In 1996, the voters of Arizona passed an initiative measure legalizing the use of medical marijuana in the state. After receiving a 65% green light from voters, the state Legislature repealed the initiative. In a feat of democratic representation, the legislative action taken was rebuked at the polls in 1998 via a “veto referendum” (referred to as Proposition 300) which voided the Legislature’s amendments.
In response to what some viewed as legislative encroachment, Arizona voters carried Proposition 105 in 1998, also known as the Voter Protection Act. This proposition amended the state Constitution to put strict restrictions on the Legislature’s ability to amend or repeal voter-enacted measures.
The Voter Protection Act also put restrictions on the governor’s ability to make changes to the ballot initiatives once enacted.
When looking at the upcoming election, it’s important to take this into consideration, especially when assessing Proposition 208, better known as the Invest in Education Act.
Prop 208’s devastating consequences
As of 2020, the highest individual income tax used in Arizona was 4.5% on single filers reporting over $159,000 in income, and $318,000 for joint filers. Prop. 208 proposes an additional 3.5% on income tax filings above $250,000 for single filers and $500,000 for couples, resulting in a new 8% marginal tax rate.
Proposition 208 affects Arizona small businesses that are organized as pass-through entities, such as sole-proprietorships, partnerships, LLCs, and S corporations. Taxes on these business’ profits are paid via the owner’s personal tax return.
If Proposition 208 were to pass, it would disproportionately burden Arizona small businesses and deprive an economy in desperate need of oxygen. The Goldwater Institute, a leading Arizona public policy think tank, outlined some of the initiative’s disastrous consequences. Prop. 208 will cost Arizona:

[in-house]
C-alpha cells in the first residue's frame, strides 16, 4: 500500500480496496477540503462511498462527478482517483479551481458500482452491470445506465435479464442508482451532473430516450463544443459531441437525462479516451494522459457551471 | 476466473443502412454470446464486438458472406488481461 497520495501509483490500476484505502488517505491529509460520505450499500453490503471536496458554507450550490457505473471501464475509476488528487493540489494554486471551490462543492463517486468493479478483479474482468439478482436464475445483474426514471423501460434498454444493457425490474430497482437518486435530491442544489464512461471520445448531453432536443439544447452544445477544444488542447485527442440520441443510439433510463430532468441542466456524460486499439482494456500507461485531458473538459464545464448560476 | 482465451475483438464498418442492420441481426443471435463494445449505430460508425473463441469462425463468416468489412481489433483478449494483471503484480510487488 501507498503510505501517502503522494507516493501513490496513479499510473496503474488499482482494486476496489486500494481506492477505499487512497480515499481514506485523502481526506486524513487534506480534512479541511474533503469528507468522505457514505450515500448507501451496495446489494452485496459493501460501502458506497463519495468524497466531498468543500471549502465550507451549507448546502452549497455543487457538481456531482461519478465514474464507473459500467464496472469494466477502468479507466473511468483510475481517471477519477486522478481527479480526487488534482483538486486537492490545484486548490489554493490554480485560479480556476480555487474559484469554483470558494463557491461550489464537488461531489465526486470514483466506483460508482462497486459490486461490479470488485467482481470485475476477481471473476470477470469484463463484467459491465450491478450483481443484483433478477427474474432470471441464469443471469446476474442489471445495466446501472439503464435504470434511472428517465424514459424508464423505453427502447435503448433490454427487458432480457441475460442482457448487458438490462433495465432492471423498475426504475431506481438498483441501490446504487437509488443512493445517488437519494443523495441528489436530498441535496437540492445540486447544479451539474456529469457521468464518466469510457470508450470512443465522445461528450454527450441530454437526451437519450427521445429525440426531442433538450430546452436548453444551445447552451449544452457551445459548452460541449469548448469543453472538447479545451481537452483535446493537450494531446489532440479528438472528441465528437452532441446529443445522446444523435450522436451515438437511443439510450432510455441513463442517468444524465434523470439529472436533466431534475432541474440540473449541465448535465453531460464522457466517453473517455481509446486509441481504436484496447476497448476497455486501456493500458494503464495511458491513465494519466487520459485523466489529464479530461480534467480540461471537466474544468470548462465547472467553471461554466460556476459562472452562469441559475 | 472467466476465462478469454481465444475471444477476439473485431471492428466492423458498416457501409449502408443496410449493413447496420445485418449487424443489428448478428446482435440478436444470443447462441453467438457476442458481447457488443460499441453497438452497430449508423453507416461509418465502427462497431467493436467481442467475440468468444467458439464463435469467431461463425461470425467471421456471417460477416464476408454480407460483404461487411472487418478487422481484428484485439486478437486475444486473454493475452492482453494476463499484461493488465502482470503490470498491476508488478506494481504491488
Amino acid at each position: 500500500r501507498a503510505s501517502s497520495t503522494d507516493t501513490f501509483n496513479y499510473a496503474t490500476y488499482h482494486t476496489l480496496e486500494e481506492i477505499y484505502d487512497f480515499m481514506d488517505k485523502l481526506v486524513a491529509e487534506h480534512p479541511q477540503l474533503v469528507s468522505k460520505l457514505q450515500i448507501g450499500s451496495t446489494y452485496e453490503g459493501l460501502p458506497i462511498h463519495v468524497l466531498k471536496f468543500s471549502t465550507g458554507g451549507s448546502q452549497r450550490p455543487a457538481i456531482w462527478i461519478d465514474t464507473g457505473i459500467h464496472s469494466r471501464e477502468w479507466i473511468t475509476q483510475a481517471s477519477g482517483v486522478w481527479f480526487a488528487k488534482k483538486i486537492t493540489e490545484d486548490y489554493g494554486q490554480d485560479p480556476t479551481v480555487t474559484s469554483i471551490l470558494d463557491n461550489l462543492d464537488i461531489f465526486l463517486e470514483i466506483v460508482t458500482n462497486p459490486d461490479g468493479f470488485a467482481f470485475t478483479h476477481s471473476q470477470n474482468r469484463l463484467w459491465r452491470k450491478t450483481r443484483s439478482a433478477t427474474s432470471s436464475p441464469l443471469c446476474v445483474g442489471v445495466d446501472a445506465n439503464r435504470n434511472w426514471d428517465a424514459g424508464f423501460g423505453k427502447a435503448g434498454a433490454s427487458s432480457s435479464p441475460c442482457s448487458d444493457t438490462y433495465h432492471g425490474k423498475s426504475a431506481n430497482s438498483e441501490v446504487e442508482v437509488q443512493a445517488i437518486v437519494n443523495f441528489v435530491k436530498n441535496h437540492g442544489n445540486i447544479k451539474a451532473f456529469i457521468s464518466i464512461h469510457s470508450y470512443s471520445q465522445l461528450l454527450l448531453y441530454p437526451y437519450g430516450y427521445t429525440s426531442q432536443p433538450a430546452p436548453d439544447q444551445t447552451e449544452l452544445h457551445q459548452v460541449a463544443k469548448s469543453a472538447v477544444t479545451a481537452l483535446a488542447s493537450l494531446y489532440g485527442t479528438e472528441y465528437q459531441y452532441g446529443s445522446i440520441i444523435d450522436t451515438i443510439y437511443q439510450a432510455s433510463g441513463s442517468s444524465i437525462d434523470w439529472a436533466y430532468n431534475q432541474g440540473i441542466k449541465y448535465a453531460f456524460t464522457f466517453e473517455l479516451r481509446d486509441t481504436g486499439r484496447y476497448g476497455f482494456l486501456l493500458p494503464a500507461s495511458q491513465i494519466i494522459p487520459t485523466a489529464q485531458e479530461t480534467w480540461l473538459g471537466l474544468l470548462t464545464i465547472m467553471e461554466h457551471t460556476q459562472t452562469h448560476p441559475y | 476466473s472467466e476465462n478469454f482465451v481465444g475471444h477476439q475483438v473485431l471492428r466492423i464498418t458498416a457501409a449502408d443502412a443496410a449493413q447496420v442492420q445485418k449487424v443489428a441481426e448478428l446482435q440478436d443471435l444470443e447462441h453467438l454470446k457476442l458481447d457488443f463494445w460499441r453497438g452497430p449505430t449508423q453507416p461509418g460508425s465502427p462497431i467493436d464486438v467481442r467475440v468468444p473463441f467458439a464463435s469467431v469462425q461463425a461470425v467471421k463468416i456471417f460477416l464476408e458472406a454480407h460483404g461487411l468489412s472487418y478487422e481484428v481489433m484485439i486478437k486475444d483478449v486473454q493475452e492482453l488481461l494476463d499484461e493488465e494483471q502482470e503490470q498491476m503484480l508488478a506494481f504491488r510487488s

- 124,000 jobs,
- $2.4 billion in local and state revenues,
- small business growth.
These policy worries aside, the utter lack of any possibility of recourse or amendment if Prop. 208 were to pass poses a larger risk yet. Voters and their elected representatives in government have little ability to change course should it pass, no matter its cost on Arizona workers, families, students, and teachers.
Voter Protection Act
Well intentioned, the Voter Protection Act now poses a threat of silencing voters, not protecting them.
Even more troubling, the language of Prop. 208 stipulates that any lost state revenue will result in cuts to other programs. Programs potentially on the chopping block include child protective services, public safety funding, and higher education spending.
Should Proposition 208 pass and negative unintended consequences result, voters won’t be able to work with their elected representatives to address those consequences. Arizonans will be stuck with a state budget that reflects the will of the out-of-state special interests bankrolling the proponents’ campaign, not the needs of the state.
While the Arizona initiative process had its shortcomings prior 1998, we must now look beyond 2020 to come together and stop approaching 21st-century governance with old tools.
Reforms should be considered to the Voter Protection Act. In the meantime, let’s come together and defend our state’s path to recovery. Let’s vote no on 208.
Diego Píña and Taylor Hersch are Junior Fellows at the Arizona Chamber Foundation.